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Home > Financial Risk Management Checklists > Insuring Against Financial Loss

Financial Risk Management Checklists

Insuring Against Financial Loss


Checklist Description

This checklist looks at ways of insuring against financial losses arising consequentially from an incident.

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Definition

Every business faces a unique combination of exposures. The overall impact of an incident can reach far beyond the immediate damage to property and be far more expensive and harmful to the company than the original loss.

Policies covering these areas are often grouped together as “miscellaneous financial loss” or “contingency” insurance. A combination of policies may be required to cover these consequential losses in tandem with a business continuity plan. It will be necessary for the company to weigh up the risks from self-insuring (i.e. having an emergency fund for such contingencies) or buying cover from an insurer.

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Checklist of Financial Risks That Can Be Covered

Weather

Some types of business, particularly in the construction, leisure, and agricultural sectors, may be adversely affected by unfavorable weather conditions.

Business Interruption

Interruption insurance can fill the gaps in existing policies. It can cover both the continuing and emergency costs faced by the business along with loss of income arising from an enforced shutdown.

Breakdown of Machinery

The failure of specialist machinery can lead to losses considerably greater than the cost of repair if it affects the output of the business.

Credit Insurance

Domestic and export credit risks can be covered through a commercial risks policy. This provides protection against events such as a customer becoming insolvent or defaulting on payment for a prolonged period, or a political event delaying or preventing payment.

Crime

A company can be covered against third party theft, employee dishonesty, forgery, copyright theft, and so on. Particular attention should be paid to ensuring that it is not only forced entry that is included in the policy as a larger proportion of crime is committed by insiders than by third parties.

Theft and Personal Injury

Robbery, attempted robbery, and injuries resulting from these crimes can be covered whether they occur on a company’s premises, in or out of working hours, or when cash is being transported from a bank safe or from a company strong room.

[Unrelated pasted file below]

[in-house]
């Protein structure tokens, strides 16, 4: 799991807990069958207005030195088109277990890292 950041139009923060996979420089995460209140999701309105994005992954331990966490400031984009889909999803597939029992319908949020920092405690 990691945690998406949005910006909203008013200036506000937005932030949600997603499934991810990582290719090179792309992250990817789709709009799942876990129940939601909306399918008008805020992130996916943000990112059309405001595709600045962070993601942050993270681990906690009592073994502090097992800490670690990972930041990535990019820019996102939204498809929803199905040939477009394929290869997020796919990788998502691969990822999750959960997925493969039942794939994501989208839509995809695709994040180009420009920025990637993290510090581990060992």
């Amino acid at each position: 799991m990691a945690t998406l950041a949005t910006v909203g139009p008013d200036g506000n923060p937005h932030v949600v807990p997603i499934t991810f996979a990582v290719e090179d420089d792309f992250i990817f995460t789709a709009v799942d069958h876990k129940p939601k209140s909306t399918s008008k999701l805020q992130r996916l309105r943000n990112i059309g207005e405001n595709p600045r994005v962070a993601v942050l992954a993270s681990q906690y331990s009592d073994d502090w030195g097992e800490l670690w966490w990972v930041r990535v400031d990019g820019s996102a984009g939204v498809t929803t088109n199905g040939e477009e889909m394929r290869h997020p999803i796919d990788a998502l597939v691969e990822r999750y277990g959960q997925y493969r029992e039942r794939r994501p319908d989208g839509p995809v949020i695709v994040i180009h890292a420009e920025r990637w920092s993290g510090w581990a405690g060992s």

Key Man Insurance

Many businesses are reliant on particular individuals. Key man cover protects against losses arising from their death or long-term illness. The types of loss that may be included are profits, the cost of hiring a replacement, and the delay before the replacement starts to make a contribution to profits.

Kidnap, Ransom, and Extortion

This type of cover is particularly relevant to companies operating in certain high-risk territories. Companies are often less than transparent about policies that include ransom insurance for fear that it will be seen to encourage kidnapping and extortion.

License Loss

Establishments such as bars, restaurants, hotels, clubs, and casinos are vulnerable to loss of license. Cover may be available against this eventuality.

Cyber Insurance

In recent years there has been an increasing risk arising from so-called “cyber crime.” This includes damage from hack attacks, viruses, and defamation. These can all have an effect on profits, as well costing money to resolve and potentially causing damage to third parties.

Single Project Insurance

Sometimes a company faces a specific collection of risks arising from a single major project. A construction company, for example, that wins a government contract may face a combination of public liability, funding, and penalty risks—cover against which may be rolled into a single, limited-time policy for the duration of the project.

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Advantages

  • It is possible to insure against almost every eventuality and business risk.

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Disadvantages

  • The cost of such cover would be prohibitive. A risk profile should be drawn up to analyze which areas of the balance sheet it is cost-effective and appropriate to insure.

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Further reading

Books:

  • Gaughan, Patrick A. Measuring Business Interruption Losses and Other Commercial Damages. Hoboken, NJ: Wiley, 2003.
  • Hoffman, Philip T., Gilles Postel-Vinay, and Jean-Laurent Rosenthal. Surviving Large Losses: Financial Crises, the Middle Class, and the Development of Capital Markets. Cambridge, MA: Belknap Press, 2007.

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